Ensuring that an even playing field is met in hiring practices can have its own subconscious pitfalls. Stojkovski cited studies that showed the difference between genders in hiring.
When a woman looks at a job description, she often won't apply unless she believes she has a 90-percent match for her skills, while men tend to apply with what they believe is a 50-percent match between the job description and their skills.
"We all have to check our unconscious bias at the door and be aware of it," she said. "We need to put in systemic changes, with unbiased training programs—even roll them out in personal goals, equity goals that are related to performance reviews."
The segue to accountability is apt, as diversity or equity goals connected to performance should earn rewards or consequences, Stojkovski said.
"Accountability is a very important piece," she said. "You need to tell them what you want them to do and there should be rewards and consequences for that desired behavior."
One way to meet such diversity goals could be through engagement with a colleague.
"Think of someone brand new in the industry. Previously maybe they sat in the corner and were told, 'Listen but don't talk.' This is not the way to get the best out of an organization. We need to set a vision to create a culture where all talent can thrive—in the majority and minority, the tenured and the new employee.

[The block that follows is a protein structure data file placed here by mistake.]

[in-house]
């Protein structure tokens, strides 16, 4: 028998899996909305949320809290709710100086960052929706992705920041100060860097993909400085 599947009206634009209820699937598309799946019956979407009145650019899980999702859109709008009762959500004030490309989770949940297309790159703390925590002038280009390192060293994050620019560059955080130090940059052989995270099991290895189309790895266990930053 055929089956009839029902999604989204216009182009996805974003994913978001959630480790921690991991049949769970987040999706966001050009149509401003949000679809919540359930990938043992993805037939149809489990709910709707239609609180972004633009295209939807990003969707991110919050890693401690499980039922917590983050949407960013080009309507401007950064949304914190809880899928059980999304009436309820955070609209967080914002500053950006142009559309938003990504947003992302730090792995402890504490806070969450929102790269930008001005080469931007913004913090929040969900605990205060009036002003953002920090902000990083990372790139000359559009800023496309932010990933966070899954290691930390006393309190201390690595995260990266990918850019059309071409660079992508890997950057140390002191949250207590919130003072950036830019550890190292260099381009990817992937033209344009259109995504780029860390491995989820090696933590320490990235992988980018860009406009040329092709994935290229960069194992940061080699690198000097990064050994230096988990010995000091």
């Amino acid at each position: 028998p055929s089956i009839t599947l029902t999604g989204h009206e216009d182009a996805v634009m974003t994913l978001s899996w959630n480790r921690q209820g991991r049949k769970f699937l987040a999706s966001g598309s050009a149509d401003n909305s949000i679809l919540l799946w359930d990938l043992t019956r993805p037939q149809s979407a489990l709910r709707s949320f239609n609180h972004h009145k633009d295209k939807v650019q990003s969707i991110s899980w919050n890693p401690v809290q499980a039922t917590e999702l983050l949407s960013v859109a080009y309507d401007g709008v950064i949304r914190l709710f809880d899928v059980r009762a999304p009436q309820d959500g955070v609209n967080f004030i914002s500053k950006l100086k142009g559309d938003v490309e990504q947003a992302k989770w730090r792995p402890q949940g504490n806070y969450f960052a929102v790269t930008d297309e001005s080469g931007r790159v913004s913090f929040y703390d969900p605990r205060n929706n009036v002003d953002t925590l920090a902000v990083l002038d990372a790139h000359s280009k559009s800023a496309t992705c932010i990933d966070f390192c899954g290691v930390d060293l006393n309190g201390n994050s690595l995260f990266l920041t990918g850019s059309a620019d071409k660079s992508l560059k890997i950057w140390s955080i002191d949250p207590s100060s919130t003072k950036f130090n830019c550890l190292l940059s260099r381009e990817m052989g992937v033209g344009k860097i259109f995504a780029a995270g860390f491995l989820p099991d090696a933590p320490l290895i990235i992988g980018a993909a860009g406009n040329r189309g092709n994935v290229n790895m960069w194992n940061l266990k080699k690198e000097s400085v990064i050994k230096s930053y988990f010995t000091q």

"The crux of your question, at the center of these things—how to make sure that voices are heard and seen—is belonging."
Members of the CEO Coalition for Change and CADIA know the transition to meaningful change in workplace diversity is slow. They said the group is "going beyond window dressing" in addressing these changes.
"This group of CEOs is committed to taking bold action that goes beyond window dressing for meaningful and sustainable change," said Cheryl Thompson, CEO of CADIA. "They not only have the levers to change systems, processes and policies, but also the responsibility to set the tone for the behavior and culture change required to make our industry and communities more inclusive, diverse and equitable."
Glenn Stevens Jr., executive director of MICHauto and vice president of automotive and mobility initiatives for the Detroit Regional Chamber, said the coalition can serve as a major catalyst in this effort.
"For our industry to grow, for new technology to come to life, and for our industry to be viewed as a high-tech growth industry, then it must be as diverse and representative as the global population it serves," he said.
Stojkovski noted that the benefits and difficulties of implementing meaningful workplace diversity are not new notions. What is perhaps novel is the pragmatic, empirical approach detailed by the CEOs Coalition for Change.
"This is something that has been around for a long time with a lot of talk, for as long as I've been in the industry," she said. "Previously there was no understanding of root causes, why issues perpetuated themselves. For our own journey we need to focus on root causes and work with employees in a collaborative way."